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The Top Three Characteristics of an Agile Supply Chain

The Traditional Supply Chain

Conventional supply chain thinking was centered around low cost while also building internal business units to work within the constraints of structures and systems. This created silos within the organization where information flowed linearly through spreadsheets, creating an even wider disconnect amongst the various teams. Demand, supply, inventory management, production, and capacity were all impacted as handoffs between these silos slowed down the entire process, taking days to put plans in place. Another trend of the traditional supply chain was offshore manufacturing as a tool to keep down the cost. Offshoring led to longer delivery times, higher shipping costs, and excess inventory.

Modern Supply Chain Centered Around Agility

Today, it has become evident that the traditional practices of supply chain leaders are antiquated. Consumer trends have made it more important to manufacture and deliver high-quality products with shorter leads times and varying volumes while providing transparency of the production and sourcing process. Nearshoring has also become more popular for most industries, as speed to market increases, and companies can meet the consumer’s changing demand. Being agile within your supply chain means that businesses can rapidly adjust to industry disruptions. There are three essential characteristics to ensure supply chains are flexible enough to adapt appropriately to the changing world around us.

Visibility

Real visibility is achievable when you can view your end-to-end supply chain. This transparency allows for planning across the entire process versus individual business units or silos. Companies can also catch potential issues or delays early on when there is improved visibility across every product lifecycle process. In addition to the benefits of transparency into the product lifecycle, having visibility into your vendor network is highly beneficial. When companies can rate and compare, they can quickly move from one partner to another if changes arise.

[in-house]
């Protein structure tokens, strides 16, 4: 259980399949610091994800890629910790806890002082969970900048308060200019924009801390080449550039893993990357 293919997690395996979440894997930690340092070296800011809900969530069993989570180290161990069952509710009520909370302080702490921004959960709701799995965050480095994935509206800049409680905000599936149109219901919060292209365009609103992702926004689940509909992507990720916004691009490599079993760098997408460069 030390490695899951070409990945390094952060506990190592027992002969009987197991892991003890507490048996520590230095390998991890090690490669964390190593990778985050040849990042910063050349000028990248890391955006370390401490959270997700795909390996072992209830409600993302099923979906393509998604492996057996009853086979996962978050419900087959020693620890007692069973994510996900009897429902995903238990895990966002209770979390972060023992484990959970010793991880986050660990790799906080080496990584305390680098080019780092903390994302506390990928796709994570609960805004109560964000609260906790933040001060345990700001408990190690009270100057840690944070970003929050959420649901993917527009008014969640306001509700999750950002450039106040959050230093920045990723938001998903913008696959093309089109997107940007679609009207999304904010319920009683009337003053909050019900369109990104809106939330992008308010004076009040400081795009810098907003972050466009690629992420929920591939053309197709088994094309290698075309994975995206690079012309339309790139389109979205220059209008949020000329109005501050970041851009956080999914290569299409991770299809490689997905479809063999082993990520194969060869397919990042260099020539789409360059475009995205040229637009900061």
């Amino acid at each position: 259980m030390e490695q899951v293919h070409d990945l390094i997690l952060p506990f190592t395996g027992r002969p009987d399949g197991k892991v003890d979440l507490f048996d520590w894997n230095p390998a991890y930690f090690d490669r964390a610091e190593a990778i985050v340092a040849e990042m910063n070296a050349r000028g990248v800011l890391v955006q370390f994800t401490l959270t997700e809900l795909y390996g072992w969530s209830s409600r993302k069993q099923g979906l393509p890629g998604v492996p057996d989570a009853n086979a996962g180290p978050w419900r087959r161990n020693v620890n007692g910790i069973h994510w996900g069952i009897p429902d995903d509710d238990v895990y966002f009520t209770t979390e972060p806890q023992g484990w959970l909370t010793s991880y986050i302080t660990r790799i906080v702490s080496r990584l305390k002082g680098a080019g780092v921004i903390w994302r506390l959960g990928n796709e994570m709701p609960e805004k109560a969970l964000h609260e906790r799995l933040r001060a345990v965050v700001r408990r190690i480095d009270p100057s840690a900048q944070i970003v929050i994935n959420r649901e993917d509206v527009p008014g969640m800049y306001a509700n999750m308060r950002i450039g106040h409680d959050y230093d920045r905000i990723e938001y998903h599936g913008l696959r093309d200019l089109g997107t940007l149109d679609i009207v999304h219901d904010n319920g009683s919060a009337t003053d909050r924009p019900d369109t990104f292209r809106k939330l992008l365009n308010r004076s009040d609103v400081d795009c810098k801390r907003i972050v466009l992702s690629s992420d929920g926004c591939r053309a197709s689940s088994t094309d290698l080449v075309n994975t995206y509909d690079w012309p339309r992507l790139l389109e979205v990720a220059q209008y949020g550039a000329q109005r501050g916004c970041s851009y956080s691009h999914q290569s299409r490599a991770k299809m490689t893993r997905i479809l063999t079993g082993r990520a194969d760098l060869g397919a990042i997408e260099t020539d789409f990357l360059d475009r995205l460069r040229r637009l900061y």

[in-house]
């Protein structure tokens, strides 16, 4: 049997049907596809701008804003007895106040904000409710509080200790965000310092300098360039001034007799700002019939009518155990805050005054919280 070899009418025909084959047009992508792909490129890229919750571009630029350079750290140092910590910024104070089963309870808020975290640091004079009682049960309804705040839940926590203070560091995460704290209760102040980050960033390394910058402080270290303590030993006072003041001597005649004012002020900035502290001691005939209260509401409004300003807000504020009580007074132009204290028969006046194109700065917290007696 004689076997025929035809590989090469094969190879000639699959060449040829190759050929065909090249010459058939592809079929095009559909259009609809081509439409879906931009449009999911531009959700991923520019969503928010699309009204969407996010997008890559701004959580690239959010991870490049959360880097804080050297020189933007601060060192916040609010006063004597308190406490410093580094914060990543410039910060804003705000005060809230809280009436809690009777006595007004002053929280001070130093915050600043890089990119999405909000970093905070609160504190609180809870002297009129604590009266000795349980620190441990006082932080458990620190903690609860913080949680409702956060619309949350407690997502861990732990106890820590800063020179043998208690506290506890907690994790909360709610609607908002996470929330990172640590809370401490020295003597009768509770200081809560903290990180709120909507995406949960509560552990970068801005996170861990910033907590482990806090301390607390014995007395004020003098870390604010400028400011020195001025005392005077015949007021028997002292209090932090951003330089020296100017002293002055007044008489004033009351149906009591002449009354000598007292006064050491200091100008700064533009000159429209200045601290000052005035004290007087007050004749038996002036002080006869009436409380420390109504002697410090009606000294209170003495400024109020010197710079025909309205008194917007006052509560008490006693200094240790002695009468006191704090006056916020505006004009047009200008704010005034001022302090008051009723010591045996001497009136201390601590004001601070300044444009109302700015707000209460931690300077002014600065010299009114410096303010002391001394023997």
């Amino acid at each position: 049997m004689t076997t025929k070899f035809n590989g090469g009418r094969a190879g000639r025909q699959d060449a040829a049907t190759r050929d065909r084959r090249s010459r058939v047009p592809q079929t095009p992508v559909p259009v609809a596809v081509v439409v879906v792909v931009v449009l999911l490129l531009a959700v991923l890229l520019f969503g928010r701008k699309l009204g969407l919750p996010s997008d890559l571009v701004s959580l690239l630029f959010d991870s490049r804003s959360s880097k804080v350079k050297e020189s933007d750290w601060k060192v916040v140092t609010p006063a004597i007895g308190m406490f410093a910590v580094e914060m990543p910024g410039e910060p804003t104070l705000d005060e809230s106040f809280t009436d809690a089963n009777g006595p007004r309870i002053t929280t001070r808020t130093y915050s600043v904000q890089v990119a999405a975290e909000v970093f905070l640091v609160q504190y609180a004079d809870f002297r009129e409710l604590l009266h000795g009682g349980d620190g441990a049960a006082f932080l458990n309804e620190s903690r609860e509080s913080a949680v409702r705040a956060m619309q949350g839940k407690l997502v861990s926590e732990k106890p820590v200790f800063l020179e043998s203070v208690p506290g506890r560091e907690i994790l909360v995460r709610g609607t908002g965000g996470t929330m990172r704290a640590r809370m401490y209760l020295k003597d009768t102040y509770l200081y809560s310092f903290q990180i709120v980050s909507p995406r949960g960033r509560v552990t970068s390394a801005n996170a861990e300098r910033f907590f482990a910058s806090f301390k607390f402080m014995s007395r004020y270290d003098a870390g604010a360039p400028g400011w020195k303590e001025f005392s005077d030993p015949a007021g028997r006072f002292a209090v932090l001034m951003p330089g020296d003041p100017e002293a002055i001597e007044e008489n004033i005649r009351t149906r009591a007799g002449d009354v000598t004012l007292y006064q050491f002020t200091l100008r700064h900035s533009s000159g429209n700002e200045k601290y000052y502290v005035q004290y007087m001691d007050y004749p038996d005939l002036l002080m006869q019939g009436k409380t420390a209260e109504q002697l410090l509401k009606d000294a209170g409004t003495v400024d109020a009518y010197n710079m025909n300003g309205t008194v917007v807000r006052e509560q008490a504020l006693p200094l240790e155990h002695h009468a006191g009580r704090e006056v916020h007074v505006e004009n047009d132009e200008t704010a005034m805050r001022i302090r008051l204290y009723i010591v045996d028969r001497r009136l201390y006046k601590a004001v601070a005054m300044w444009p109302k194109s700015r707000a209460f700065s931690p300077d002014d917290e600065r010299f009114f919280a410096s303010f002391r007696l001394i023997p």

Synchronization

Not every member of the supply chain is often privy to updates in business processes, schedules, and organization changes. When all of your supply chain participants all collaborate on one platform, it allows for updates to be shared in real-time with the right members of your supply chain. Therefore, there are no surprises with supply when there are changes to demand as it is immediately apparent across the connected network.

Collaboration

Collaboration is about bringing all stakeholders together in real-time to meet corporate metrics and reach goals as one cohesive business unit. Working together in a unified environment or platform allows for multiple scenarios to be evaluated without long email chains or texts that can be difficult to sort through and archive.

Conclusion

Disruptions help us make changes where needed to optimize for the future continuously. Supply chain management just went through a tremendous crisis, and now we can identify ways to improve. Low-cost supply chains with very little visibility across their network may no longer work, and companies need to review and prioritize how they will work in the future. 

Read more from the New Voices in Supply Chain Forum

Written by Irina Kapetanakis

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